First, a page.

The photos below are all mine, taken on the day with permission from the tutor. Here we go with the tools of the trade needed to get started - cutting, tracing, preparing, slicing.
We started off by outlining the bits of the stencil to cut out with knives...
... which sounds easy unless you're not used to cutting shapes with knives - the pressure from the cutting knife made my finger bleed - but fortunately we had plasters!
Here's a butterfly stencil I'd found online and had printed off to take along to the class. I'm pleased I found the stencils in advance because it meant I could start cutting and preparing straight away and had an idea of what I was aiming to achieve.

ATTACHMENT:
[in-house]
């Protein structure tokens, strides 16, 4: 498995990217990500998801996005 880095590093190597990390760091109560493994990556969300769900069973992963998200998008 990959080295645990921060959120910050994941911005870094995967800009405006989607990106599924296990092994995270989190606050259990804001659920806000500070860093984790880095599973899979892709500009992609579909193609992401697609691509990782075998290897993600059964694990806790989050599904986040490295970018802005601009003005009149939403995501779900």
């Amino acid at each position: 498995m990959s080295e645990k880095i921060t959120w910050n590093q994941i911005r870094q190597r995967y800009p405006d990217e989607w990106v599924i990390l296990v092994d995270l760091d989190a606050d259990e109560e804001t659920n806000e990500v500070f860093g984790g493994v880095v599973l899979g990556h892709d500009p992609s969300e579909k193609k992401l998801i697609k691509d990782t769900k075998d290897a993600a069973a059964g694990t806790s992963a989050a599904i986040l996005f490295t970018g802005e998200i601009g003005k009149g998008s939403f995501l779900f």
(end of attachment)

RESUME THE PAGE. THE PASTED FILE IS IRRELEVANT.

And here's my work area with my two stencils cut out ready for the next step.
And now the fun begins. These jars contain the coloured powder we used to add colour to the stencil. Wearing face-maks and using tiny sieves, we put a layer of white powder all over the base of a glass square, which had already been cut into the right size for us by the tutor.
Anyway, we sieved coloured powder onto the glass through holes in the stencil we'd cut out. Then we put another little bit of glass on top of our work 'sandwiching' the coloured powder between two small plates of glass.
The coasters were left at the National Glass Centre to be fired in the kiln and we collected them a couple of days later - and here are my coasters in all their glory.
Ok, so my first attempt at glass coasters... well, they aren't perfect but they're mine! And for a first attempt at doing anything like this, I'm over the moon with my work.
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